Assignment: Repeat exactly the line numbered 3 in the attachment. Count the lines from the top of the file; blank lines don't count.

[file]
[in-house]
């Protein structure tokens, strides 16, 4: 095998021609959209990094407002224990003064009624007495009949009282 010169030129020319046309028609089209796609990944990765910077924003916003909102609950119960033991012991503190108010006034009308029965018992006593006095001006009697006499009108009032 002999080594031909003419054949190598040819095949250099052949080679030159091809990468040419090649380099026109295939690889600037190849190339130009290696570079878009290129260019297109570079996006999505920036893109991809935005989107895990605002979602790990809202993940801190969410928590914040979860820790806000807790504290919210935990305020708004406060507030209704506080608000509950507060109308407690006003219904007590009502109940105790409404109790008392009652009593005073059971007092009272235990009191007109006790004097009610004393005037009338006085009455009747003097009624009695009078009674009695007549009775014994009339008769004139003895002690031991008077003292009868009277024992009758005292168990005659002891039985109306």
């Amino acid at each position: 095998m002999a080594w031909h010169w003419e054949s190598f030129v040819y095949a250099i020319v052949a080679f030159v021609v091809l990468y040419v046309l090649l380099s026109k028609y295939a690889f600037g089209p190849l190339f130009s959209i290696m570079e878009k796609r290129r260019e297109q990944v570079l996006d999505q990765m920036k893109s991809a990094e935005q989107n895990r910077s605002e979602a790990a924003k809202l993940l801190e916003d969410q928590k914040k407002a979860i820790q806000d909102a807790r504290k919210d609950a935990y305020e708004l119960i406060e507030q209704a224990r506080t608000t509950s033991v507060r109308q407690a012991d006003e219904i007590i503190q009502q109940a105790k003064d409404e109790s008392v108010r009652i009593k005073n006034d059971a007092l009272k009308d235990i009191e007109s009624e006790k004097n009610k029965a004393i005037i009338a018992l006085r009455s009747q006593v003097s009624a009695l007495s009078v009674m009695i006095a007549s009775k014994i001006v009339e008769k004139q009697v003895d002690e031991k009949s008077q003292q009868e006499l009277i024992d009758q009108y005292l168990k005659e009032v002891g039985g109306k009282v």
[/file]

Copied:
């Amino acid at each position: 095998m002999a080594w031909h010169w003419e054949s190598f030129v040819y095949a250099i020319v052949a080679f030159v021609v091809l990468y040419v046309l090649l380099s026109k028609y295939a690889f600037g089209p190849l190339f130009s959209i290696m570079e878009k796609r290129r260019e297109q990944v570079l996006d999505q990765m920036k893109s991809a990094e935005q989107n895990r910077s605002e979602a790990a924003k809202l993940l801190e916003d969410q928590k914040k407002a979860i820790q806000d909102a807790r504290k919210d609950a935990y305020e708004l119960i406060e507030q209704a224990r506080t608000t509950s033991v507060r109308q407690a012991d006003e219904i007590i503190q009502q109940a105790k003064d409404e109790s008392v108010r009652i009593k005073n006034d059971a007092l009272k009308d235990i009191e007109s009624e006790k004097n009610k029965a004393i005037i009338a018992l006085r009455s009747q006593v003097s009624a009695l007495s009078v009674m009695i006095a007549s009775k014994i001006v009339e008769k004139q009697v003895d002690e031991k009949s008077q003292q009868e006499l009277i024992d009758q009108y005292l168990k005659e009032v002891g039985g109306k009282v």